Central effects of corticotropin releasing factor (CRF): evidence for similar interactions with environmental novelty and with caffeine
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Centrally administered rat/human corticotropin-releasing factor (rCRF) increases low levels of locomotor activity by rats tested in a familiar environment but suppresses the higher levels of activity associated with exposure of the animals to a novel environment. These opposing responses do not appear to be manifestations of a simple rate-dependent effect, since ICV-administered rCRF did not lower the higher levels of locomotor activity associated with the dark (active) phase of the animal's activity cycle. Caffeine, which has anxiogenic effects in man, produces effects in rats which are similar to those of rCRF. That is, both compounds elevate activity in a familiar environment but lower activity in a novel environment. Furthermore, caffeine appears to substitute for novelty in determining the direction of the locomotor effect of rCRF. Animals made hyperactive by caffeine show decreased activity when co-administered rCRF. These findings are consistent with the view that CRF acts through pathways which also subserve the responsiveness to novelty and to the anxiogenic compound caffeine.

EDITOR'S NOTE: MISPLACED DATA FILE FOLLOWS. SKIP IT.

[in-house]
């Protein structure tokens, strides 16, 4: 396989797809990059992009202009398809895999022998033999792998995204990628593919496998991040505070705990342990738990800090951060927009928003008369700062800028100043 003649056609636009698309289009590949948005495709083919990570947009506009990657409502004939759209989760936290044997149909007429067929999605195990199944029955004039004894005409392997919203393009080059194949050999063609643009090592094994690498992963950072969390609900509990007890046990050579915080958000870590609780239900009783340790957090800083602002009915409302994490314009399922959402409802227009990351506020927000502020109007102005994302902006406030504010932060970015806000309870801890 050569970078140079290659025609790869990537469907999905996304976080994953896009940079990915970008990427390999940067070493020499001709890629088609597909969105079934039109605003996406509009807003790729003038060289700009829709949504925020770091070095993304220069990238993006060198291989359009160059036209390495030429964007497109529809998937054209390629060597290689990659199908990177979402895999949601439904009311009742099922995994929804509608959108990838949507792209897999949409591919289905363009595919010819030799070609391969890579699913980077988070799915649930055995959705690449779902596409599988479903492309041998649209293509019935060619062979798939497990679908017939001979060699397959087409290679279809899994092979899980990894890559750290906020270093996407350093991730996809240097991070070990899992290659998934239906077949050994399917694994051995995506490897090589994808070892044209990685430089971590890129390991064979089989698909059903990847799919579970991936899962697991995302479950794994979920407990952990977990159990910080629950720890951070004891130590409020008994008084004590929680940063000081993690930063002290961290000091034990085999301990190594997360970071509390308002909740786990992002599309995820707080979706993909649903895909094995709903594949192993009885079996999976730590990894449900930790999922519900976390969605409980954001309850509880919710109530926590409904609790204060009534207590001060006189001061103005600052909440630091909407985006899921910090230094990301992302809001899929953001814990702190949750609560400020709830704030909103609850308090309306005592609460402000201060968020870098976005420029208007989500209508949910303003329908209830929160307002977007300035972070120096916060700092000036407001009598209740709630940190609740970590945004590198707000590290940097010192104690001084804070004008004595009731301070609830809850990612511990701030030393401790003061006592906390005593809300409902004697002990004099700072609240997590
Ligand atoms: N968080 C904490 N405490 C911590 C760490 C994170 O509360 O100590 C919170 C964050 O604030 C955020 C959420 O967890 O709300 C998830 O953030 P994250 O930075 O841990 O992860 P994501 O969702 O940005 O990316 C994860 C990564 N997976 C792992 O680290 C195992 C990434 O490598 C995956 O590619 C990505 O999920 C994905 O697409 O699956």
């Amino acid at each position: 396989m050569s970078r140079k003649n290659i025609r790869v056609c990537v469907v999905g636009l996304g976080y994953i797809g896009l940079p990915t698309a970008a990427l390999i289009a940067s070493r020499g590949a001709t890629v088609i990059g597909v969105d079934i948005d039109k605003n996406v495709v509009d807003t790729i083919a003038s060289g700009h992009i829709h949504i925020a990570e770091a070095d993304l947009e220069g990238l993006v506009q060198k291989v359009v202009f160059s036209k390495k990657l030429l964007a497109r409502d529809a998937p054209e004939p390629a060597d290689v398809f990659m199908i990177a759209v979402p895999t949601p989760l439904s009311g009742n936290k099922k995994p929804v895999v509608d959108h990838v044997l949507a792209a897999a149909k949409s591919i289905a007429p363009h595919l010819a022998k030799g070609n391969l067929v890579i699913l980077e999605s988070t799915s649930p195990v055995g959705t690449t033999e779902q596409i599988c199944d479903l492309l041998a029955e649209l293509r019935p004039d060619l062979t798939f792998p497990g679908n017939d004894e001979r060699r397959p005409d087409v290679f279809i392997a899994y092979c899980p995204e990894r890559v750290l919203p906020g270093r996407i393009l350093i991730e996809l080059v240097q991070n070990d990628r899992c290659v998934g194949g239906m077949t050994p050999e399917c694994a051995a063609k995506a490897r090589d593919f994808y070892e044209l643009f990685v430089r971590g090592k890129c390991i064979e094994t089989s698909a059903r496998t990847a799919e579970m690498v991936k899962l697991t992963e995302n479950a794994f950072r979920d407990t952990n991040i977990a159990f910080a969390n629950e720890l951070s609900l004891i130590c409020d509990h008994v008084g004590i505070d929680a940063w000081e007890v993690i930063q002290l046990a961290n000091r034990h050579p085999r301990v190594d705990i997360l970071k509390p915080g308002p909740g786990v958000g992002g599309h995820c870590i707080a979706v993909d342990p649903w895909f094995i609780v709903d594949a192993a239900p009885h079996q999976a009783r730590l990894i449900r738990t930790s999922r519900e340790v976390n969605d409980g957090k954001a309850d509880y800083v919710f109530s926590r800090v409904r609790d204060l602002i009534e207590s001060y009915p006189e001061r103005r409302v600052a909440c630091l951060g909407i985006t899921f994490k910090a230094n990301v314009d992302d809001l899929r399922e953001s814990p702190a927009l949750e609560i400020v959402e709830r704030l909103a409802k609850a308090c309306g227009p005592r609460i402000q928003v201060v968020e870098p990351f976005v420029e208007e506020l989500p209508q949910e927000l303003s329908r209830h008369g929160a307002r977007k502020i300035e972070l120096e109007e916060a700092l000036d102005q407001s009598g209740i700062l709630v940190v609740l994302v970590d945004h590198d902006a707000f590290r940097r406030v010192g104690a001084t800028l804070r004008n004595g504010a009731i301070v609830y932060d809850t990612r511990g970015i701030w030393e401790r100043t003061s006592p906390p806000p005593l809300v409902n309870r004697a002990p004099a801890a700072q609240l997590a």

Key wordsCRF Locomotor activity Caffeine Stress Animal models of anxiety
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